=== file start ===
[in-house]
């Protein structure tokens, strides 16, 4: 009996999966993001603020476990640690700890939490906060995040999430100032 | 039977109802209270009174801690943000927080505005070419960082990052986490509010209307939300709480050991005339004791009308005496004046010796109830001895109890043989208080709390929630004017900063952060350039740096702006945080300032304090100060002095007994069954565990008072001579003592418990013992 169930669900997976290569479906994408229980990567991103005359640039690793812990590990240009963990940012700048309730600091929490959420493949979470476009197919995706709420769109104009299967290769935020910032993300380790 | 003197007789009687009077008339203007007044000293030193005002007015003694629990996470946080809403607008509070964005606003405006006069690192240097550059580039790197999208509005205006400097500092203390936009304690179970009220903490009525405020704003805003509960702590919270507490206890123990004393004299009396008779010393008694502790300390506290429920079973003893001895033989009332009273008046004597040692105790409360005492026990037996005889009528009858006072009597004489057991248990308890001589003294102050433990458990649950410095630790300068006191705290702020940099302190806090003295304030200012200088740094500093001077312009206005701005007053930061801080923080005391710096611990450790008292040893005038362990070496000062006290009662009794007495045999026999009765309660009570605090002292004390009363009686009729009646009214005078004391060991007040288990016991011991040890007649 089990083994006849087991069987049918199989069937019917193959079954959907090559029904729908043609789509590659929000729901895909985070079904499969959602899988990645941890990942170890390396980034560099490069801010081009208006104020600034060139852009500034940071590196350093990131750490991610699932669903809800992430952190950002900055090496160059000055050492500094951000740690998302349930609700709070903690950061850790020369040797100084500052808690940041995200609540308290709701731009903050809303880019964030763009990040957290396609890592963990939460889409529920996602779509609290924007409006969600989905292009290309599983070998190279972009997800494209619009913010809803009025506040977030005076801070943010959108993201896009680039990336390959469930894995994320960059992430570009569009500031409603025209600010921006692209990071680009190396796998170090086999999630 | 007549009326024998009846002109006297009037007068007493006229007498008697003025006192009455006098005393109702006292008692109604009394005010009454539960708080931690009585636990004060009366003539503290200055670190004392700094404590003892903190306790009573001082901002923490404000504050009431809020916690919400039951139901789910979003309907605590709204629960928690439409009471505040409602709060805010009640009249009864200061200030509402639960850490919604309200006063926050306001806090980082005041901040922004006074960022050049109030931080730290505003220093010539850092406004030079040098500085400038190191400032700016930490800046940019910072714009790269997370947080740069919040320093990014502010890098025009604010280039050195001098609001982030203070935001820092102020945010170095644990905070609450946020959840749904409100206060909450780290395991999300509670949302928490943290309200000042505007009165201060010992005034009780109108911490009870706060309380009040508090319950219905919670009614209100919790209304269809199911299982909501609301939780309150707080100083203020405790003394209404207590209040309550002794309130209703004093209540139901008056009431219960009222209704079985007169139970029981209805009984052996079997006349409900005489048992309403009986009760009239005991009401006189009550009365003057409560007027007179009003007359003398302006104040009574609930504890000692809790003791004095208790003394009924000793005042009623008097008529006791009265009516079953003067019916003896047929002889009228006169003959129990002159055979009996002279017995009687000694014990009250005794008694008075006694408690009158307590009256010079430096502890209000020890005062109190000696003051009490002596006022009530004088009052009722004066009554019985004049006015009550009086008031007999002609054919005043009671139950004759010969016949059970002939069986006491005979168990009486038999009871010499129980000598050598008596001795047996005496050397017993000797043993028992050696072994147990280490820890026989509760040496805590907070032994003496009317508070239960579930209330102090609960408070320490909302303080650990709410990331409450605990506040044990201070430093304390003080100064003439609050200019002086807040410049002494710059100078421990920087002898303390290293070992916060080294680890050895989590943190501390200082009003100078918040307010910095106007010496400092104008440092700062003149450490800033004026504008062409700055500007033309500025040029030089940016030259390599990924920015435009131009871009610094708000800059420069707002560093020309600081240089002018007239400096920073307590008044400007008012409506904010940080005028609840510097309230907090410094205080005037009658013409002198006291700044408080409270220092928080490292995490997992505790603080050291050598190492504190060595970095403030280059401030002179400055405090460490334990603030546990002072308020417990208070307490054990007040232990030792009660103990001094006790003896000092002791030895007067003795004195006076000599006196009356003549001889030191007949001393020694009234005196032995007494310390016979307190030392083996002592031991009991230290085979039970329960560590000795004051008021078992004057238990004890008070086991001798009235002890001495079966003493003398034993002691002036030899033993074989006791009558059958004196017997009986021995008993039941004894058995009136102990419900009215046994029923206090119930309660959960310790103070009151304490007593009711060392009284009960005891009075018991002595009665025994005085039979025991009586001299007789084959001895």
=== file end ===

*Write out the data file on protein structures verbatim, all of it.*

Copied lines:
[in-house]
């Protein structure tokens, strides 16, 4: 009996999966993001603020476990640690700890939490906060995040999430100032 | 039977109802209270009174801690943000927080505005070419960082990052986490509010209307939300709480050991005339004791009308005496004046010796109830001895109890043989208080709390929630004017900063952060350039740096702006945080300032304090100060002095007994069954565990008072001579003592418990013992 169930669900997976290569479906994408229980990567991103005359640039690793812990590990240009963990940012700048309730600091929490959420493949979470476009197919995706709420769109104009299967290769935020910032993300380790 | 003197007789009687009077008339203007007044000293030193005002007015003694629990996470946080809403607008509070964005606003405006006069690192240097550059580039790197999208509005205006400097500092203390936009304690179970009220903490009525405020704003805003509960702590919270507490206890123990004393004299009396008779010393008694502790300390506290429920079973003893001895033989009332009273008046004597040692105790409360005492026990037996005889009528009858006072009597004489057991248990308890001589003294102050433990458990649950410095630790300068006191705290702020940099302190806090003295304030200012200088740094500093001077312009206005701005007053930061801080923080005391710096611990450790008292040893005038362990070496000062006290009662009794007495045999026999009765309660009570605090002292004390009363009686009729009646009214005078004391060991007040288990016991011991040890007649 089990083994006849087991069987049918199989069937019917193959079954959907090559029904729908043609789509590659929000729901895909985070079904499969959602899988990645941890990942170890390396980034560099490069801010081009208006104020600034060139852009500034940071590196350093990131750490991610699932669903809800992430952190950002900055090496160059000055050492500094951000740690998302349930609700709070903690950061850790020369040797100084500052808690940041995200609540308290709701731009903050809303880019964030763009990040957290396609890592963990939460889409529920996602779509609290924007409006969600989905292009290309599983070998190279972009997800494209619009913010809803009025506040977030005076801070943010959108993201896009680039990336390959469930894995994320960059992430570009569009500031409603025209600010921006692209990071680009190396796998170090086999999630 | 007549009326024998009846002109006297009037007068007493006229007498008697003025006192009455006098005393109702006292008692109604009394005010009454539960708080931690009585636990004060009366003539503290200055670190004392700094404590003892903190306790009573001082901002923490404000504050009431809020916690919400039951139901789910979003309907605590709204629960928690439409009471505040409602709060805010009640009249009864200061200030509402639960850490919604309200006063926050306001806090980082005041901040922004006074960022050049109030931080730290505003220093010539850092406004030079040098500085400038190191400032700016930490800046940019910072714009790269997370947080740069919040320093990014502010890098025009604010280039050195001098609001982030203070935001820092102020945010170095644990905070609450946020959840749904409100206060909450780290395991999300509670949302928490943290309200000042505007009165201060010992005034009780109108911490009870706060309380009040508090319950219905919670009614209100919790209304269809199911299982909501609301939780309150707080100083203020405790003394209404207590209040309550002794309130209703004093209540139901008056009431219960009222209704079985007169139970029981209805009984052996079997006349409900005489048992309403009986009760009239005991009401006189009550009365003057409560007027007179009003007359003398302006104040009574609930504890000692809790003791004095208790003394009924000793005042009623008097008529006791009265009516079953003067019916003896047929002889009228006169003959129990002159055979009996002279017995009687000694014990009250005794008694008075006694408690009158307590009256010079430096502890209000020890005062109190000696003051009490002596006022009530004088009052009722004066009554019985004049006015009550009086008031007999002609054919005043009671139950004759010969016949059970002939069986006491005979168990009486038999009871010499129980000598050598008596001795047996005496050397017993000797043993028992050696072994147990280490820890026989509760040496805590907070032994003496009317508070239960579930209330102090609960408070320490909302303080650990709410990331409450605990506040044990201070430093304390003080100064003439609050200019002086807040410049002494710059100078421990920087002898303390290293070992916060080294680890050895989590943190501390200082009003100078918040307010910095106007010496400092104008440092700062003149450490800033004026504008062409700055500007033309500025040029030089940016030259390599990924920015435009131009871009610094708000800059420069707002560093020309600081240089002018007239400096920073307590008044400007008012409506904010940080005028609840510097309230907090410094205080005037009658013409002198006291700044408080409270220092928080490292995490997992505790603080050291050598190492504190060595970095403030280059401030002179400055405090460490334990603030546990002072308020417990208070307490054990007040232990030792009660103990001094006790003896000092002791030895007067003795004195006076000599006196009356003549001889030191007949001393020694009234005196032995007494310390016979307190030392083996002592031991009991230290085979039970329960560590000795004051008021078992004057238990004890008070086991001798009235002890001495079966003493003398034993002691002036030899033993074989006791009558059958004196017997009986021995008993039941004894058995009136102990419900009215046994029923206090119930309660959960310790103070009151304490007593009711060392009284009960005891009075018991002595009665025994005085039979025991009586001299007789084959001895």